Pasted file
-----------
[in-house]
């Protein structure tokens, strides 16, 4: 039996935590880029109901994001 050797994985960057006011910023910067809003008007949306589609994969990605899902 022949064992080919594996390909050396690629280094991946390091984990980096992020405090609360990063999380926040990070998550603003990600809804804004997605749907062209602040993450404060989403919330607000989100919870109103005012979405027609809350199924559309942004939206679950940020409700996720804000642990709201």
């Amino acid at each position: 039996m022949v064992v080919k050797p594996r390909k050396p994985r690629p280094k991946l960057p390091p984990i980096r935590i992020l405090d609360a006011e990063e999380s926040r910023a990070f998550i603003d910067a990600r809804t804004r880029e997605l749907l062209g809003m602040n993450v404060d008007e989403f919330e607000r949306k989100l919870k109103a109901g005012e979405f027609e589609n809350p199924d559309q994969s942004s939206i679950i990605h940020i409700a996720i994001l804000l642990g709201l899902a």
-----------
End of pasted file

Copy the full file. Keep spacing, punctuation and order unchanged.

[in-house]
């Protein structure tokens, strides 16, 4: 039996935590880029109901994001 050797994985960057006011910023910067809003008007949306589609994969990605899902 022949064992080919594996390909050396690629280094991946390091984990980096992020405090609360990063999380926040990070998550603003990600809804804004997605749907062209602040993450404060989403919330607000989100919870109103005012979405027609809350199924559309942004939206679950940020409700996720804000642990709201």
């Amino acid at each position: 039996m022949v064992v080919k050797p594996r390909k050396p994985r690629p280094k991946l960057p390091p984990i980096r935590i992020l405090d609360a006011e990063e999380s926040r910023a990070f998550i603003d910067a990600r809804t804004r880029e997605l749907l062209g809003m602040n993450v404060d008007e989403f919330e607000r949306k989100l919870k109103a109901g005012e979405f027609e589609n809350p199924d559309q994969s942004s939206i679950i990605h940020i409700a996720i994001l804000l642990g709201l899902a």